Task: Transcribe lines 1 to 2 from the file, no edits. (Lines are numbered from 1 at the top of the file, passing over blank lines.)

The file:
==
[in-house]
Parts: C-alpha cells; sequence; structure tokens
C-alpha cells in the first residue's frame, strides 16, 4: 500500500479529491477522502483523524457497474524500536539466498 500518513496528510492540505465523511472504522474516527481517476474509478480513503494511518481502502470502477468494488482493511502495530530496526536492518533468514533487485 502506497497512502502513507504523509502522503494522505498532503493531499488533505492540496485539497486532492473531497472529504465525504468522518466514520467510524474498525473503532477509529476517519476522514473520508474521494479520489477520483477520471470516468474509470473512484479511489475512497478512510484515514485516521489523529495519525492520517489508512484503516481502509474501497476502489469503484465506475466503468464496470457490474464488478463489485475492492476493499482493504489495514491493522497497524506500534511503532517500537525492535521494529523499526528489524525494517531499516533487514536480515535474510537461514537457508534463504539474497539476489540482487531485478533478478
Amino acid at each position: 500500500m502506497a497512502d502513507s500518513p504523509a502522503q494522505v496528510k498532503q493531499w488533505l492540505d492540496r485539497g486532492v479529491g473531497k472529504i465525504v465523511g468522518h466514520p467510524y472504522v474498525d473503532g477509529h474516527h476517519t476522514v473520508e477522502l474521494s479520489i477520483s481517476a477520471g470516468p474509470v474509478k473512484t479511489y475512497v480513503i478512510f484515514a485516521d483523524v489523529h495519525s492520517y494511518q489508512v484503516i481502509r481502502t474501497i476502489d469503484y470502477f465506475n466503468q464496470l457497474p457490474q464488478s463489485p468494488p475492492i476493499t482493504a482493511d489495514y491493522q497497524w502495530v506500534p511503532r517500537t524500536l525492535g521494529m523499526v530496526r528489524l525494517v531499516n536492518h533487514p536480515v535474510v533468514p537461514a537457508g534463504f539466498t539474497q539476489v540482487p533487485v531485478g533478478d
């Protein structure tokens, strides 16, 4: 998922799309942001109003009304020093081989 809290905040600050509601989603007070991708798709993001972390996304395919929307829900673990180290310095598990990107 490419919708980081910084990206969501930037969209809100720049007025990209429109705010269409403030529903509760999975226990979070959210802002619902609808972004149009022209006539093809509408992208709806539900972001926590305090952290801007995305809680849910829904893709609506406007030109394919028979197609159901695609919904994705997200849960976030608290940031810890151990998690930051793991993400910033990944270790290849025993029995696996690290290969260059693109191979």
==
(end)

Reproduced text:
[in-house]
Parts: C-alpha cells; sequence; structure tokens